Published 19th February 2019


PPP, Dogme, grammar-translation, CLT, CLIL, audio-lingualism, task-based learning… There are as many teaching methods and techniques in the EFL world as there are EFL teachers – and there are loads of those! Everyone has their own ideas of what works and what doesn’t work in the classroom and it doesn’t really matter which teaching method you adopt, as long as you are an effective teacher and are helping your students learn as best they can.

It is, however, a good idea to keep up to date with all the latest methods and techniques so that you are well-informed when it comes to deciding on your own teaching style. Guided discovery is a teaching method which gives the students the tools for discovering linguistic rules themselves rather than us spoon-feeding them.

How does guided discovery work in the classroom?

Guided discovery uses a set of activities which lead the students to the language point. There is a lot of elicitation and inferencing involved. Firstly, a context will be set up by the teacher but as much of it as possible is elicited from the students. The teacher will then try to elicit sentences which include the target language. The teacher must ask concept checking questions which will ascertain whether or not the students understand the meaning of the sentences. If they don’t, the teacher must ask questions which will lead them to the correct answers. This information they must then use to come up with the rule for the language point concerned. The teacher then gives a number of examples of the language (again eliciting as much as possible) and helps the students realise the structure of the language as well.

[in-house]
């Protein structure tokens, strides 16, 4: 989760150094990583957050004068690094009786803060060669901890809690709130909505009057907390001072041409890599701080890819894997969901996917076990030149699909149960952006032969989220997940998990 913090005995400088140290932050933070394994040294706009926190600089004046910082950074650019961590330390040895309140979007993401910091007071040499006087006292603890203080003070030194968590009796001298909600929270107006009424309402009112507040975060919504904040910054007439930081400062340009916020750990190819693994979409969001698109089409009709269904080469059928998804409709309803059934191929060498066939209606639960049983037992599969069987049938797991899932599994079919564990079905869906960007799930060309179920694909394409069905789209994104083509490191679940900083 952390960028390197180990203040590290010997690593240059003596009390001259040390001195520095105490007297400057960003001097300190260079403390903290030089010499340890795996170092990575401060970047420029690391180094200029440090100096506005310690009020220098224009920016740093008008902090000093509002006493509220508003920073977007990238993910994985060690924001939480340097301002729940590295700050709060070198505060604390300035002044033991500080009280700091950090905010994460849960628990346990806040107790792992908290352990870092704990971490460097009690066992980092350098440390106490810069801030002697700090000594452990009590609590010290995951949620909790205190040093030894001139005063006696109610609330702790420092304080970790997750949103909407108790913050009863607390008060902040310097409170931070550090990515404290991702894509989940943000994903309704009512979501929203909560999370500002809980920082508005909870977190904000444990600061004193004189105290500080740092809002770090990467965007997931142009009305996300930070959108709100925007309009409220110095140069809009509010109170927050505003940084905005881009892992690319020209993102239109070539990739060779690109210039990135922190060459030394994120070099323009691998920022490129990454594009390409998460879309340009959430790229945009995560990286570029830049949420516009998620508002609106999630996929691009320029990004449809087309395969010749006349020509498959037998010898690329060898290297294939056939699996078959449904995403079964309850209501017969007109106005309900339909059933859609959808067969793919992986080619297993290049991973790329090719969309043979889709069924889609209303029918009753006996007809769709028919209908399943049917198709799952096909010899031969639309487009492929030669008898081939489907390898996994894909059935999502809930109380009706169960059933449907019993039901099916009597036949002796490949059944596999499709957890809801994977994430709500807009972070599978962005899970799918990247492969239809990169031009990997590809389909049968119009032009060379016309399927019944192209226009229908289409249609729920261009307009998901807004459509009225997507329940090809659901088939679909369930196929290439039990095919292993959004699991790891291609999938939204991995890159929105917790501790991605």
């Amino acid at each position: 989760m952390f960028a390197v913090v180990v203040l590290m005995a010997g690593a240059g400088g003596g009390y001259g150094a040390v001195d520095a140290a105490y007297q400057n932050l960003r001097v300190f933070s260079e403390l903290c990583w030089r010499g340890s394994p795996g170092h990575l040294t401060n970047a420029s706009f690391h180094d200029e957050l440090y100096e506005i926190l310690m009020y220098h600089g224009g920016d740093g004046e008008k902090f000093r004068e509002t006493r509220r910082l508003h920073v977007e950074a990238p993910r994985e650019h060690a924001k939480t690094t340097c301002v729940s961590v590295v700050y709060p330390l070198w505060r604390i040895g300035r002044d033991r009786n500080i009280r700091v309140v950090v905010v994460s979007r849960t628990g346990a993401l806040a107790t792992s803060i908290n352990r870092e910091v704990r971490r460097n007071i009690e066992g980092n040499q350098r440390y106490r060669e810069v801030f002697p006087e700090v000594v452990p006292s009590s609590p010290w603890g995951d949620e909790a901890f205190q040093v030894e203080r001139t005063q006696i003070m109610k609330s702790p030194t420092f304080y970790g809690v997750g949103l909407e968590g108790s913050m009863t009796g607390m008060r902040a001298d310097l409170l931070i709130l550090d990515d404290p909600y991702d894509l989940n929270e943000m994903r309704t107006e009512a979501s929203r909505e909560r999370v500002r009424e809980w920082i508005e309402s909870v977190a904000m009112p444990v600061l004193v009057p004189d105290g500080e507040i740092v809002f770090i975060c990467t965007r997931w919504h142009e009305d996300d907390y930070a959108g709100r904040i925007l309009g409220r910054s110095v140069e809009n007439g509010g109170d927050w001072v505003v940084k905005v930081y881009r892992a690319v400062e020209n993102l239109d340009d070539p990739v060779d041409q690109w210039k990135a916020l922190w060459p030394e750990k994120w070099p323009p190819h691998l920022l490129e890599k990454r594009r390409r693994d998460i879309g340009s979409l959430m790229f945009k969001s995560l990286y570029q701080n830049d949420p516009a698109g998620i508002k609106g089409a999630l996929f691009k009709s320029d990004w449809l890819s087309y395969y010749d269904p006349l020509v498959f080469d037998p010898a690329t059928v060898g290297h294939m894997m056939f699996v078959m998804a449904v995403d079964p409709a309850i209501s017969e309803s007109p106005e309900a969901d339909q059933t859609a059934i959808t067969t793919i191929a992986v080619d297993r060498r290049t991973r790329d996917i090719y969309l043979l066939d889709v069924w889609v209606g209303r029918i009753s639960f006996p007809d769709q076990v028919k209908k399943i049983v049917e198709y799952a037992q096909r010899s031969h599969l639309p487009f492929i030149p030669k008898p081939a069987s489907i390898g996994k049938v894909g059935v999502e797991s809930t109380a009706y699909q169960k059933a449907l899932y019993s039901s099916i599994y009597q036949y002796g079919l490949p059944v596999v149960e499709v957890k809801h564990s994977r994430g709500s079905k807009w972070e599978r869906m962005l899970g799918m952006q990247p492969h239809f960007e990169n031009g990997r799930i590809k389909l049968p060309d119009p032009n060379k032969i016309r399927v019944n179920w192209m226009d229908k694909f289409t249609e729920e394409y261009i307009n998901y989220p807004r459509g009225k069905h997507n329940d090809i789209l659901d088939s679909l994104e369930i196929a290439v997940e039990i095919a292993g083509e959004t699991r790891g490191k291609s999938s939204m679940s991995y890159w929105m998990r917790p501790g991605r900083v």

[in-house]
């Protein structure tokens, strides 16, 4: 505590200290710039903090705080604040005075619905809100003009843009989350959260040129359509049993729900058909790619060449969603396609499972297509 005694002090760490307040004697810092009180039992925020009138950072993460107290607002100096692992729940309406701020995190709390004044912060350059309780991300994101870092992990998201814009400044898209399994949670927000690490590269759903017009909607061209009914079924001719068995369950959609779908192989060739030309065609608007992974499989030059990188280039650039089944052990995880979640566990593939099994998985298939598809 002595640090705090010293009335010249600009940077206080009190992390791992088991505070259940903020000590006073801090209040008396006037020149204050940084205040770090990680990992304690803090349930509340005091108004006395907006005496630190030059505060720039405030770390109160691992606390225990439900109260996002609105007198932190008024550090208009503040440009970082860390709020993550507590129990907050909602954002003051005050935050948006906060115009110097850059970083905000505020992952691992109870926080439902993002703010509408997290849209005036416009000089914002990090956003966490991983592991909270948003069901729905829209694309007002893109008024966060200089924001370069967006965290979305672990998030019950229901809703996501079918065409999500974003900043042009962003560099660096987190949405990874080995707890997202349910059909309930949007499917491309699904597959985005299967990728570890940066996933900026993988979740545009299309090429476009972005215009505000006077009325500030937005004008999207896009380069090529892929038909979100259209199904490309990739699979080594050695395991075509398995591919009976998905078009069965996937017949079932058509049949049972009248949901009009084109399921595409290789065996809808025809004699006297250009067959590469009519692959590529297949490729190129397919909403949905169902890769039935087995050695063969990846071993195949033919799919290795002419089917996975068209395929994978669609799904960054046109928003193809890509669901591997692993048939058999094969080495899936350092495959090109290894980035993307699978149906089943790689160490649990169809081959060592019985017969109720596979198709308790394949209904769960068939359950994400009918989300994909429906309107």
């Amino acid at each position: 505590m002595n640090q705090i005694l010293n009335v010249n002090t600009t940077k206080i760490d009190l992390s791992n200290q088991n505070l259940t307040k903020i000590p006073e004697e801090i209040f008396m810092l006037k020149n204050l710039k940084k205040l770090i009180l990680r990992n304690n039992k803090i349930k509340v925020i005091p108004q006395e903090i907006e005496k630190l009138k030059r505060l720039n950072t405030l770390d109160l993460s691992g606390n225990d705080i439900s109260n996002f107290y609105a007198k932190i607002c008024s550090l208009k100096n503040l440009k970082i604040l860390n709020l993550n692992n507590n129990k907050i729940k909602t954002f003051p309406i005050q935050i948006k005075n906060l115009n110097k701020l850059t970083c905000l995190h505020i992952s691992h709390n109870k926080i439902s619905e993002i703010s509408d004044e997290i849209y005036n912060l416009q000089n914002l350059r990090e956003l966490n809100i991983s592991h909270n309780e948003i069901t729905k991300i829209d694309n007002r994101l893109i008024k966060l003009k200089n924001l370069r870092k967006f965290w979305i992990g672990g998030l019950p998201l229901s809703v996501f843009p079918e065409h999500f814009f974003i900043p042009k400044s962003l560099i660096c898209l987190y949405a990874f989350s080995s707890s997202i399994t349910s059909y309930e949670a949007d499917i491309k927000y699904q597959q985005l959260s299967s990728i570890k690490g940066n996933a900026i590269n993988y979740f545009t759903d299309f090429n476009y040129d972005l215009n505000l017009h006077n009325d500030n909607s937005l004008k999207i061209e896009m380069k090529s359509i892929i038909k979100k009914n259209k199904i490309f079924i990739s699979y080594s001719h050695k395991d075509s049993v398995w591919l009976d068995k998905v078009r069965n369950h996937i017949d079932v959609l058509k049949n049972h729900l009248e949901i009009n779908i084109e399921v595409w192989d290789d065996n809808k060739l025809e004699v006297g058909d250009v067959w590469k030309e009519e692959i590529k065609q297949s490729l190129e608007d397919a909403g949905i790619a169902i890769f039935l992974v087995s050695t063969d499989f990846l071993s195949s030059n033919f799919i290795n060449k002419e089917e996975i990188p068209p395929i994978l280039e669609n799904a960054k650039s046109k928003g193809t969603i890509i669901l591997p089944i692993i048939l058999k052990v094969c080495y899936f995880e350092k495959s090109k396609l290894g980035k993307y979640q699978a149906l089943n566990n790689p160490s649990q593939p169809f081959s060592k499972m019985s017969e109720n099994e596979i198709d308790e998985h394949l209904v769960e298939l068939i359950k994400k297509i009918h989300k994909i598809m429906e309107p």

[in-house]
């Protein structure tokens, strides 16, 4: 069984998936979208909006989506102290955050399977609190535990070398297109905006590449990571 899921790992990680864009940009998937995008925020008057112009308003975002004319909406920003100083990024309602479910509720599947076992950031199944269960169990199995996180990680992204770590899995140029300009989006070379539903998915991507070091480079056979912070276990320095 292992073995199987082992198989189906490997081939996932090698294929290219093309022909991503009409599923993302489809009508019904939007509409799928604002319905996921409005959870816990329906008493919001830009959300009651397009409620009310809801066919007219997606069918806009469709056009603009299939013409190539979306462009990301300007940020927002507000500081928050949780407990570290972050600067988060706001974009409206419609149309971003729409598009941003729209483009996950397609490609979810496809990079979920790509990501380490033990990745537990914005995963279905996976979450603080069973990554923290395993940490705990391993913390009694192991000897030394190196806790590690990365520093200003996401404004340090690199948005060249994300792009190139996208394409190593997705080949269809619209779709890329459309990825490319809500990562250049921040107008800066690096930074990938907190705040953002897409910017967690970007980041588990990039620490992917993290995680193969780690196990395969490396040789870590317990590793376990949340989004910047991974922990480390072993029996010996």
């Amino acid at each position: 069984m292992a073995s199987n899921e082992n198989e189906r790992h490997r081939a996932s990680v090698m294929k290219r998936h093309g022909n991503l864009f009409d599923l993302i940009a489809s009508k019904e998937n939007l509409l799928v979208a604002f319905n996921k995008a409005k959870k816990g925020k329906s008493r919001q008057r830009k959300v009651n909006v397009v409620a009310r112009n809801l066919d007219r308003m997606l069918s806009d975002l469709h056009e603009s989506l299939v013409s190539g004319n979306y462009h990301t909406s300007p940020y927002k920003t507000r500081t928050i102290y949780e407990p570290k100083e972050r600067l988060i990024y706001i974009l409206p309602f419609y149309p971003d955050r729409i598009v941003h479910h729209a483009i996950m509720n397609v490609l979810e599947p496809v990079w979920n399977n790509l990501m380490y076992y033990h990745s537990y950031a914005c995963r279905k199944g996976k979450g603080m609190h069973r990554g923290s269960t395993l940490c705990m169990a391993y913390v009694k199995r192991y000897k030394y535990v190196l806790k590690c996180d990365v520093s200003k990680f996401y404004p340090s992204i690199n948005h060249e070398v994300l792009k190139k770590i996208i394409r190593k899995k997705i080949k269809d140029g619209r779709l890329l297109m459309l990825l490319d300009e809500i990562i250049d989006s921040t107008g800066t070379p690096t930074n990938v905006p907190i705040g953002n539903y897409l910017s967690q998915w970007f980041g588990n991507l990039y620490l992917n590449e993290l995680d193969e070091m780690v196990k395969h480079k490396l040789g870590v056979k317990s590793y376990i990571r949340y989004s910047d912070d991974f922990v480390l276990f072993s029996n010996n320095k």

Here is an example:

Target language: Third conditional

Teacher tells the story of her very bad day and elicits as much as possible.

I had such a bad day yesterday! I went to bed very late the night before so yesterday I slept until 8 o’clock! I jumped out of bed and had a shower and got dressed as quickly as possible. I ran down the road to catch the bus but I was too late! I had to catch a taxi but when I got to school I realise I was in such a rush I had left my bag at home!

Teacher: Did I catch the bus? No

 Why not? Because you overslept.

                If I hadn’t overslept, I wouldn’t have missed the bus.

Teacher goes through the same process for the other relevant points in the story. Teacher elicits the meaning and the form of the third conditional.

Why should we use guided discover in the classroom?

Guided discovery is an implicit approach to teaching grammar. It builds on the existing knowledge of the students which prevents us from teaching what the students already know. It helps us assess just how capable our students are in relation to a certain language point. If that language point is a little above their capabilities, this will challenge them, which is as it should be. The more brain power our students have to use in a lesson, the more memorable the lesson is.  It takes a lot of pressure off us as well, because we are not doing all the hard work in the lesson. All in all, a win-win situation!